IRS Publication 542

Definition of 'IRS Publication 542'


A document published by the Internal Revenue Service (IRS) that provides information on the general tax rules domestic corporations must follow. IRS Publication 542 outlines the type of organizations that are taxed as corporations, the accounting methods typically used, the deductions allowed and the tax tables to be used.

Investopedia explains 'IRS Publication 542'


Corporations are treated differently than partnerships, in which gains and losses are passed through to partners, and S Corporations, where gains and losses are passed through to shareholders.

Shareholders in a corporation can receive income from the business itself in the form of dividends, which can be taxed both on the corporate level (prior to distribution) and on the individual level (when sent to shareholders).

Corporations are still subject to the alternative minimum tax (AMT).



comments powered by Disqus
Hot Definitions
  1. Walras' Law

    An economics law that suggests that the existence of excess supply in one market must be matched by excess demand in another market so that it balances out. So when examining a specific market, if all other markets are in equilibrium, Walras' Law asserts that the examined market is also in equilibrium.
  2. Market Segmentation

    A marketing term referring to the aggregating of prospective buyers into groups (segments) that have common needs and will respond similarly to a marketing action. Market segmentation enables companies to target different categories of consumers who perceive the full value of certain products and services differently from one another.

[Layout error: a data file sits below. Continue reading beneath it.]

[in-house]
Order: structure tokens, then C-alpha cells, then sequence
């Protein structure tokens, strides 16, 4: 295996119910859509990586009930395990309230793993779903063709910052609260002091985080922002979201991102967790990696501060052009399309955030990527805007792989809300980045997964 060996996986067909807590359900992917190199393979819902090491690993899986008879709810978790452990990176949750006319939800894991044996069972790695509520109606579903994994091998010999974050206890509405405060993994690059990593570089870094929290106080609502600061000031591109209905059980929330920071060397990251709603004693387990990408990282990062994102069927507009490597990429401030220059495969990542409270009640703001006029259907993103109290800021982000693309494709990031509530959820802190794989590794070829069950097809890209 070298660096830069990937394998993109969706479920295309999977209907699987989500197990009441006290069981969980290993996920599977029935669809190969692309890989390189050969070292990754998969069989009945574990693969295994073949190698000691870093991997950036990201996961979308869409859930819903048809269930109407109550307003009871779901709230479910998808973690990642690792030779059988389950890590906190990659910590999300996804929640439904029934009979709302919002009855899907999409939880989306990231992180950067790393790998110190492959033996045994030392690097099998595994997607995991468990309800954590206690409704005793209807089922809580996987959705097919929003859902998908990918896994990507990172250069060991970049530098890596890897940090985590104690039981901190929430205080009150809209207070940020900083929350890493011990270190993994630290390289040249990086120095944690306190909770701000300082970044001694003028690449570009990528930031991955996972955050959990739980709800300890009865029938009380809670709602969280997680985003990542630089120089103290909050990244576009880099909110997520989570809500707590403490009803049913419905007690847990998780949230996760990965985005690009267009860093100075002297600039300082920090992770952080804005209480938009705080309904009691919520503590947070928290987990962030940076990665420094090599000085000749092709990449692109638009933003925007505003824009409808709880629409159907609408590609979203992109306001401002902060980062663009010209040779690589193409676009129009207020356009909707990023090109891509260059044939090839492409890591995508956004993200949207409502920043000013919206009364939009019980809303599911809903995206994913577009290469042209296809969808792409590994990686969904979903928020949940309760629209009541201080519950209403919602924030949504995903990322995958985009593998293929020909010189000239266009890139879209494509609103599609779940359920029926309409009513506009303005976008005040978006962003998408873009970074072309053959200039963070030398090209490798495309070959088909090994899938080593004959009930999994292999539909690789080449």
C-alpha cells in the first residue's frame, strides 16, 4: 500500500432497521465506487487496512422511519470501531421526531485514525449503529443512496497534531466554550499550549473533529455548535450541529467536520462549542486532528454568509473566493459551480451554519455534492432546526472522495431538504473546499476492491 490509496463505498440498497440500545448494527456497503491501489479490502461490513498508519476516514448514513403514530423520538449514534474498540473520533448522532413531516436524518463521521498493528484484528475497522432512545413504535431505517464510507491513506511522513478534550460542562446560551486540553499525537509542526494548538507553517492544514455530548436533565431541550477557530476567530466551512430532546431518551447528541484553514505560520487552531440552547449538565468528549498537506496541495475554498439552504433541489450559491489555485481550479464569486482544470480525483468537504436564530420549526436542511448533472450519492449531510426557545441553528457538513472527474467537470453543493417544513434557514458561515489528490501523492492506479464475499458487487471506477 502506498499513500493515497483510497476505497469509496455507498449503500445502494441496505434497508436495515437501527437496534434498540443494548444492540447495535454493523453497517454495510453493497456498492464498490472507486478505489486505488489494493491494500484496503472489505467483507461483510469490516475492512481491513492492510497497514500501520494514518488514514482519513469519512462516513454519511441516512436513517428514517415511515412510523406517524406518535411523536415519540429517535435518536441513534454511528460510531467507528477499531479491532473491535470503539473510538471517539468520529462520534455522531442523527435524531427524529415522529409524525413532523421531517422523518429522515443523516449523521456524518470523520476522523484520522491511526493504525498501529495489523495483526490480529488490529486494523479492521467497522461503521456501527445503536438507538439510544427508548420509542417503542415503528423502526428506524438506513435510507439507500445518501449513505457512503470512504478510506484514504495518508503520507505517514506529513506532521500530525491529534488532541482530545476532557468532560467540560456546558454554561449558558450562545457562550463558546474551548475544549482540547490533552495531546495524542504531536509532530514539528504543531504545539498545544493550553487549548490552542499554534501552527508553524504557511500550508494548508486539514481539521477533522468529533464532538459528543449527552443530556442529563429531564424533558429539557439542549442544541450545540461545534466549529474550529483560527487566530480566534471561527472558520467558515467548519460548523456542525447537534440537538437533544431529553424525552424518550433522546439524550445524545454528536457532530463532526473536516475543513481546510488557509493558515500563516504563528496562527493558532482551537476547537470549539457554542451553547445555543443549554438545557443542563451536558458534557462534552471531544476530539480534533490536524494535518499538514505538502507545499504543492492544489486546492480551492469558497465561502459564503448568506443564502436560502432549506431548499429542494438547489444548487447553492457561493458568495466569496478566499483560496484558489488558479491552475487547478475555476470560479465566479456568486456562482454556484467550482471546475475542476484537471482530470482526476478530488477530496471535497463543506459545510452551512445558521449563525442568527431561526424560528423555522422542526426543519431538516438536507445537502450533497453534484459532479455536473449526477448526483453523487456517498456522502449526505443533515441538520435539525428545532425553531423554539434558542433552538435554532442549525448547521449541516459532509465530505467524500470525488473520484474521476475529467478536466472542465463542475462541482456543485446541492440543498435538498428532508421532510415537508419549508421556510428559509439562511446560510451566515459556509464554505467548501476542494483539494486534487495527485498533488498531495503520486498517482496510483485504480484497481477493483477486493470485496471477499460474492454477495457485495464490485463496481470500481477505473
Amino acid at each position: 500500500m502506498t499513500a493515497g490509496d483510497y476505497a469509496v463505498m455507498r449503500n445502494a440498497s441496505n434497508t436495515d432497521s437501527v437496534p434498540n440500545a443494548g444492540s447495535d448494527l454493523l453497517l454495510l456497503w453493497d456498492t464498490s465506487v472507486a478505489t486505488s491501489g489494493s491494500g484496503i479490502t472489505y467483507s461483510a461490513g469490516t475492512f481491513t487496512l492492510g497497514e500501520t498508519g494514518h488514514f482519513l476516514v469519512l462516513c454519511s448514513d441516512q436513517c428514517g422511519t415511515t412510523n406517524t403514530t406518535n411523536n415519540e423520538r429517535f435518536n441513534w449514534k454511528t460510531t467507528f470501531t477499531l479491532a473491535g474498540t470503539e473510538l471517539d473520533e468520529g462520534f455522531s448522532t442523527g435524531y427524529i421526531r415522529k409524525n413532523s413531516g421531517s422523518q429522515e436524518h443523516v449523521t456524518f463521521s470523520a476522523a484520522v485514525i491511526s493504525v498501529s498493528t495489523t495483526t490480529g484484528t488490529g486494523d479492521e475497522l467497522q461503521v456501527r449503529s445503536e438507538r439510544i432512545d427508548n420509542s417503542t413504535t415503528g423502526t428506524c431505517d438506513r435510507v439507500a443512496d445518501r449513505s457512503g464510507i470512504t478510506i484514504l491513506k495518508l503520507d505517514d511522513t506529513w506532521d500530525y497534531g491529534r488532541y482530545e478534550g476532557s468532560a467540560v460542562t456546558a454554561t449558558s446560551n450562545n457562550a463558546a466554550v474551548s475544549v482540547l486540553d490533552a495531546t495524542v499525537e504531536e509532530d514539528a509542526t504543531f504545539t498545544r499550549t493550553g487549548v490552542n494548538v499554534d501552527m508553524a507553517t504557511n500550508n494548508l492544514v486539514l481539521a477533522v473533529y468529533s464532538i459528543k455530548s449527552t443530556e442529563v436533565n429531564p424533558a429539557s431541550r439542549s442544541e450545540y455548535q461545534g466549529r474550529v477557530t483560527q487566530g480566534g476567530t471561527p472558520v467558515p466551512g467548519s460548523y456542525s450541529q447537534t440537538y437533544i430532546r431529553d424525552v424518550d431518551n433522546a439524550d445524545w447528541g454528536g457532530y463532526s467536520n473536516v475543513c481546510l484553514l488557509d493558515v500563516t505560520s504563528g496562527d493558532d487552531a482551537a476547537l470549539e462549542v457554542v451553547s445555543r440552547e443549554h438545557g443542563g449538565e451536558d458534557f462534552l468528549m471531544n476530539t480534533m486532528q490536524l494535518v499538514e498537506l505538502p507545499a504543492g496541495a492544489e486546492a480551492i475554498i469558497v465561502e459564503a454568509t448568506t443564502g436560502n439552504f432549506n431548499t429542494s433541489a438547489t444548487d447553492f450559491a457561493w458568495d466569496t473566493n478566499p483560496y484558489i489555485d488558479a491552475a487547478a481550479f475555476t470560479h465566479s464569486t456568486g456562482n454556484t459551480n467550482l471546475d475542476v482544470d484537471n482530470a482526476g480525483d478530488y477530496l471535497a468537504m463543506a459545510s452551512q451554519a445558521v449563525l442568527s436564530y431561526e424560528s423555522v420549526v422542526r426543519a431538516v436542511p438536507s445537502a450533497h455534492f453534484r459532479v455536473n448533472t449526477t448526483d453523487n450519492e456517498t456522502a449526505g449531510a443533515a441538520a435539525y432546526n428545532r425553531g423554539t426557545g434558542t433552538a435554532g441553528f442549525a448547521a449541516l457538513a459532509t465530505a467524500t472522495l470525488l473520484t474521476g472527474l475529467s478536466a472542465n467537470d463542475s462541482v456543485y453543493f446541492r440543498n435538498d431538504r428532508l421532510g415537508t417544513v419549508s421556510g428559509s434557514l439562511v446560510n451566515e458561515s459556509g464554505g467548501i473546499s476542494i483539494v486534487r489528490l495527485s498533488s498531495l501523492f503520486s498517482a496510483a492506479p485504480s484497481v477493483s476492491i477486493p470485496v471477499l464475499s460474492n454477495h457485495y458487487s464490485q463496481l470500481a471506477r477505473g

3. Effective Annual Interest Rate

    An investment's annual rate of interest when compounding occurs more often than once a year. Calculated as the following:
  4. Debit Spread

    Two options with different market prices that an investor trades on the same underlying security. The higher priced option is purchased and the lower premium option is sold - both at the same time. The higher the debit spread, the greater the initial cash outflow the investor will incur on the transaction.
  5. Odious Debt

    Money borrowed by one country from another country and then misappropriated by national rulers. A nation's debt becomes odious debt when government leaders use borrowed funds in ways that don't benefit or even oppress citizens. Some legal scholars argue that successor governments should not be held accountable for odious debt incurred by earlier regimes, but there is no consensus on how odious debt should actually be treated.
  6. Takeover

    A corporate action where an acquiring company makes a bid for an acquiree. If the target company is publicly traded, the acquiring company will make an offer for the outstanding shares.
Trading Center